Friday, September 21

Read n' Reviewed: Nuts & Bolts vol40 Büssing’s schwere Pz.Spähwagen Part 3

Paul Lee got his hands on Volume 40 from Nuts & Bolts publications - this one features the third book capturing the popular German WWII vehicle the 8 wheel series, the Büssing’s schwere Pz.Spähwagen Part 3...See what he though in his review...

Read n' Reviewed: Nuts & Bolts vol40 Büssing’s schwere Pz.Spähwagen Part 3: schw.Pz.Spähwagen (Sd.Kfz.234) (8-Rad Tp.) and variants
Authors: Holger Erdmann and Martin Block
Format: Softcover 208 Pages Softcover A4 Portrait
Languages: English and German text
Available from

Nuts & Bolts vol 40 is the third book in the series to go into the German 8- wheeled armoured cars of WW2. The first two parts covered the earlier SdKfz 231 series’, while this volume goes into the later SdKfz 234 series, of which the Puma is probably the most well-known variant.
For people familiar with the series, you know exactly what you are getting, which is an informative and comprehensive volume on the subject matter, which in this case covers the four main production variants from the SdKfz 234/1 to 4, and also some of the prototypes.
The book starts off on the more technical side covering the development of the vehicle. While the text can be quite dry, this is the reason you bought the book in the first place and there is a variety of informative tables and photographs interspersed throughout the text.
This is the standard format throughout the first half of the book as it moves on to describe the make up of a German reconnaissance unit, as well as the various units and where they served during the war. All very useful to those looking for that extra bit of authenticity to their models.
Large blocks of text are included that follow the units who had each type of these vehicles. The summaries are pretty concise considering all of the types and units that used each of the many variants. There is a lot of information in here to research and to digest, but it is there in the book for those who want it.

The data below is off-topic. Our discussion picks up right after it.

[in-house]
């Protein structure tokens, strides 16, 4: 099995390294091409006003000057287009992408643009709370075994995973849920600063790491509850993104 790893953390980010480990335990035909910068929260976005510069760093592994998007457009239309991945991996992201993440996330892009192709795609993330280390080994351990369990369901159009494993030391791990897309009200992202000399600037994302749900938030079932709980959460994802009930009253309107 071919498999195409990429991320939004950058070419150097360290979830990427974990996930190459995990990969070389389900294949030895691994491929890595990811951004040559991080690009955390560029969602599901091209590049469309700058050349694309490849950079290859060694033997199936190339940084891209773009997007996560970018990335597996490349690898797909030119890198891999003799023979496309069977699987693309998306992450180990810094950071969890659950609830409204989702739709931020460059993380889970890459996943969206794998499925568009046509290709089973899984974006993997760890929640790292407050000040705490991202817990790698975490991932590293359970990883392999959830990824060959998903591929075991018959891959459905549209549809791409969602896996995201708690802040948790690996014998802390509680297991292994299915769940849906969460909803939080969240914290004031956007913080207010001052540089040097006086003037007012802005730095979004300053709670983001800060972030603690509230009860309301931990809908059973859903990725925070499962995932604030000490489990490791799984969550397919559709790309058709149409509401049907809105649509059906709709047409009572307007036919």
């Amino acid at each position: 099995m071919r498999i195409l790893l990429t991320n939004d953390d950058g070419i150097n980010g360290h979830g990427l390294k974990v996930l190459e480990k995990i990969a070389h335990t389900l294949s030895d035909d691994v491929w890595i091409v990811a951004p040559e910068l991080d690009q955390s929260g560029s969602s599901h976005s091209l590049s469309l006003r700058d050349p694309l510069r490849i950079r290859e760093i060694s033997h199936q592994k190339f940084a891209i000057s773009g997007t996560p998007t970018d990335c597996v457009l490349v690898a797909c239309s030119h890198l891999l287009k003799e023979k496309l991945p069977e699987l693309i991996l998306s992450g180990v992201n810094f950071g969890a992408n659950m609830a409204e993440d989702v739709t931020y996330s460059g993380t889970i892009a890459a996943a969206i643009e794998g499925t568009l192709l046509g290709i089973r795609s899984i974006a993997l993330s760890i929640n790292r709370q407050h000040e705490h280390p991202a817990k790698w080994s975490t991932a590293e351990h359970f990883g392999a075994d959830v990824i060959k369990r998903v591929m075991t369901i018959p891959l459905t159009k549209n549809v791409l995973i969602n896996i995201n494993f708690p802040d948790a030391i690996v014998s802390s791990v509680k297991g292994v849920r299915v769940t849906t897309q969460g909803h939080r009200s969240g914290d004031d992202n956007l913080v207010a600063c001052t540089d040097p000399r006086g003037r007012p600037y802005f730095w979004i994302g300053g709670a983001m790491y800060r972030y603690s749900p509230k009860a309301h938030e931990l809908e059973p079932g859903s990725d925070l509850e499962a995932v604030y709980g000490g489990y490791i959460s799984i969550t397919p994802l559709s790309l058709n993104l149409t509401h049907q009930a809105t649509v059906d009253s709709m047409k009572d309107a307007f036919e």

Tony Greenland and Vinnie Brannigan go briefly into the models of the SdKfz 234’s they have built, and there is a table of available kits for the SdKfz 234 family and the various upgrade sets that are available. However, there will be more on the models to come later on.
If reading about the technical aspects of armoured vehicles isn’t your thing, then the next few sections are for you with a lot less text and a lot more photographs. The photos are of the vehicle during the war from its very start undergoing trials to its service during the war. All variants are covered, and there are also photos of various parts of the vehicle.
 It is rare to see good pictures of these 8 wheelers in action, especially in this high-quality format.
 As good as any other pictorial out there, these rare or previously unpublished photos are great for the modeller, this one below in a barn screams diorama.
The next section has line drawings of the SdKfz 234, and also colour profiles of vehicles from selected b&w photos throughout the book.
Several different types of vehicles are covered in isometric and plan views, these are in 35th scale for the majority of modellers.
 The very good thing that the publisher does with these coloured profiles is they include a small picture of the original beside it. The publishers could make these originals a little larger though.
There is a walkaround section with pictures mostly taken from three surviving SdKfz234’s around the world, but also other bits and pieces that have survived the test of time all showing the various elements of the vehicle.
 Several types of this rare vehicle are covered, with interiors and exteriors examined with the usual high standard of access and photography.
I briefly touched on the models built by Tony Greenland and Vinnie Brannigan earlier, and the book finishes with pictures of the aforementioned models, which are built to a very high standard as usual.
 The quality of these models is not to be denied, they are most impressive, while the writing and photography to support them is also top notch.
The basic formula to the Nuts & Bolts series doesn’t change, but it doesn’t need to. The title of the book tells you what it is about, and what you get is a very informative and comprehensive coverage of the subject matter. Another great publication and definitely highly recommended to those interested in this series of vehicles.

Paul Lee

Thanks to Nuts & Bolts for sending this book to Paul to read and review